• Thanks for the input, @MarcinPłonka. I'm not sure its Ansible, though, in my case. I'm leaning more towards Vagrant failing in a Windowsy environment. When I use ansible from the command line with the inventory and private key generated by Vagrant, everything works fine. That is, I am running ansible-playbook manually, not the 'vagrant provision' command. When I run the playbook standalone against the VMs, I connect fine and all steps are executed as exepcted. – Michael J Mar 13 '15 at 20:44

Your private key is very open and accessible by anyone. A check in SSH client prevents using such keys.

Try changing permissions with chmod from your cygwin or git bash, on your private and public keys. On C:/Users/mjenkins/workspace/Vagrant_VMs/Drupal1/.vagrant/machines/drupal1/virtualbox/private_key with chmod 700 private_key and ensure you have -rwx------ with ls -la

  • Thanks for the suggestion. I've confirmed the permissions on the keys from the Windows and Cygwin side and it still fails with the same error. – Michael J Mar 17 '15 at 1:02
  • Its not about those keys. Looking at the message: private_key_file (C:/Users/mjenkins/workspace/Vagrant_VMs/Drupal1/.vagrant/machines/drupal1/virtualbox/private_key Its about the key inside your vagrant machine. Check the permissions in that. – Zasz Mar 17 '15 at 2:32
  • The permissions on the keys inside the VM are set by Vagrant correctly. The .ssh dir is "drwx------" and authorized_keys is "-rw-------". As it is, connecting from Ansible outside of Vagrant works as expected which further validates the correct key set up in the VM. – Michael J Mar 21 '15 at 17:21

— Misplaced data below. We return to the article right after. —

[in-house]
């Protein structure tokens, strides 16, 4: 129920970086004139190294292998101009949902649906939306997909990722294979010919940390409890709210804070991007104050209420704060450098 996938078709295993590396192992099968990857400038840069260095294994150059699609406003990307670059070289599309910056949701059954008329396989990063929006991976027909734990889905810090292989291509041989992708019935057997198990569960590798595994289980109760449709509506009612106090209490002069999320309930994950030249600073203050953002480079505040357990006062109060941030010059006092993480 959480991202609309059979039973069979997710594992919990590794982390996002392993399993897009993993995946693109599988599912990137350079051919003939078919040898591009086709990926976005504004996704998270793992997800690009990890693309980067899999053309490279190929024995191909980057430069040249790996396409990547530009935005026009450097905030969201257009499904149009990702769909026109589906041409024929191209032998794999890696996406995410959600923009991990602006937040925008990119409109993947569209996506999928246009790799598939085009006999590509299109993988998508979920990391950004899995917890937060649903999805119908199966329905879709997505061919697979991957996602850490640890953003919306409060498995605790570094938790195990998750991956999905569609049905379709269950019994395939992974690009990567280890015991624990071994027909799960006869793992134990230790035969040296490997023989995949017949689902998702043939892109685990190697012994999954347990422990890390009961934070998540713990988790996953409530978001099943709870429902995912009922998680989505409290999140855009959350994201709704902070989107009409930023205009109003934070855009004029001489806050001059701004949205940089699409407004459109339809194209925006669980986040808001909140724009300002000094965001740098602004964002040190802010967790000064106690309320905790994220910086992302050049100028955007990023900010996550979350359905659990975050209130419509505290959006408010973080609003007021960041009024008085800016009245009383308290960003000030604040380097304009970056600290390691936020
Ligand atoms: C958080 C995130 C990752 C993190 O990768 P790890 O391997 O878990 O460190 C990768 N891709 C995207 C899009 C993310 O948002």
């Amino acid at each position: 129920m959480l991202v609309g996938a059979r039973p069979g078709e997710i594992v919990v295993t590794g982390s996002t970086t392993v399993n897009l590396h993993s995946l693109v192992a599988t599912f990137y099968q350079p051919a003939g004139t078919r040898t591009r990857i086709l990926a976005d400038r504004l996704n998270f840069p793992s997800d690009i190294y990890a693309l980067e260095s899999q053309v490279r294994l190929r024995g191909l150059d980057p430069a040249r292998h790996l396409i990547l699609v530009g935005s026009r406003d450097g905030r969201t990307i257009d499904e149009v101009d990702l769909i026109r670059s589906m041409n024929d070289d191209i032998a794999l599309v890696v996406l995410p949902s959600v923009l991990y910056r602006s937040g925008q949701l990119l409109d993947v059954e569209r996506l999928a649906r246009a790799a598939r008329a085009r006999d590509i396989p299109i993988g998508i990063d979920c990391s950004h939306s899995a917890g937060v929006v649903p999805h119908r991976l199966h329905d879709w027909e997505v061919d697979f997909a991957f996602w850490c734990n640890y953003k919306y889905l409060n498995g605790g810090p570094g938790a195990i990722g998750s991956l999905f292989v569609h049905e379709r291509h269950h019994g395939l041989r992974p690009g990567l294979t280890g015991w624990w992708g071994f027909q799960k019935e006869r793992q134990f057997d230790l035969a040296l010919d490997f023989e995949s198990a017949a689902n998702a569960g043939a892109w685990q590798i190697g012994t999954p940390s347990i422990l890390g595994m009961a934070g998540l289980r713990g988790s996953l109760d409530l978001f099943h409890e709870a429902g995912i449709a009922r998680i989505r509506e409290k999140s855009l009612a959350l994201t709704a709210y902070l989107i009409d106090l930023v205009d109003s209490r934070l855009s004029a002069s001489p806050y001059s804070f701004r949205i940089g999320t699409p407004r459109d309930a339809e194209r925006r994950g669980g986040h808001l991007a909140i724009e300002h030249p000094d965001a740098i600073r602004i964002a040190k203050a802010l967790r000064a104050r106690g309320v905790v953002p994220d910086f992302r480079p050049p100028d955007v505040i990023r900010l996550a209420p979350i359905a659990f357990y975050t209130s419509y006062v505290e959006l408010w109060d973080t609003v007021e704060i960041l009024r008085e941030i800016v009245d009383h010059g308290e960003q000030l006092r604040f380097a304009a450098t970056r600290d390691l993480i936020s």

• @Zasz I am experiencing the same problem. Nothing happen when I try to change the chmod on private_key. Could you detail how to do what you describe ? – Harijoe Mar 31 '15 at 18:39
  • Use sudo to change the file permissions, if nothing happens. Also the file must be owned by the user who owns the entire home folder that contains your .ssh directory – Zasz Apr 2 '15 at 3:44

BAAAH! I just commented out the check in lib/ansible/runner/connection.py

Then I had to add in ansible.cfg [ssh_connection] control_path = /tmp

  • 1
    (why is is ansible's business to check ssh checks??) – Majid alDosari May 21 '15 at 14:02
  • Cryptography police : STAY RIGHT WHERE YOU ARE – dctremblay Sep 10 '19 at 21:51

I had similar issue and figured out a solution. I added following entries in my vagrant file

config.ssh.insert_key = false

config.ssh.private_key_path = "~/.vagrant.d/insecure_private_key"

and copied the insecure_private_key from my windows user folder to cygwin home as the path above. afterwards I did a

chmod 700 ~/.vagrant.d/insecure_private_key

and as a last step I removed the content of this file in cygwin home


once I rerun the ansible-playbook command, I confirmed to add my localhost back to the known_hosts and the ssh connection worked.


truly saying it is much simpler if you understand what is happening.

  1. Vagrant keep one folder for sharing file with host and other VM, that is /vagrant . Anything into that will be having mode 777 nothing can be done for that. sudo chmod too will not help , and you cannot change the mode.

  2. Ansible is asking you to reduce the mode so that is not readable by group or all

so it is as simple as making a copy of the private key from /vagrant/.vagrant/machines/yourmachine/virtualbox or any provisioner/ to may be home i.e ~ or /root

and then change chmod to 700 and use it in the inventory list in hosts file.


My solution to this was to override synced folder's permissions settings in the VagrantFile with the following ones:

Vagrant.configure(2) do |config|
  config.vm.synced_folder "./", "/vagrant", 
     owner: "vagrant",
     mount_options: ["dmode=775,fmode=600"]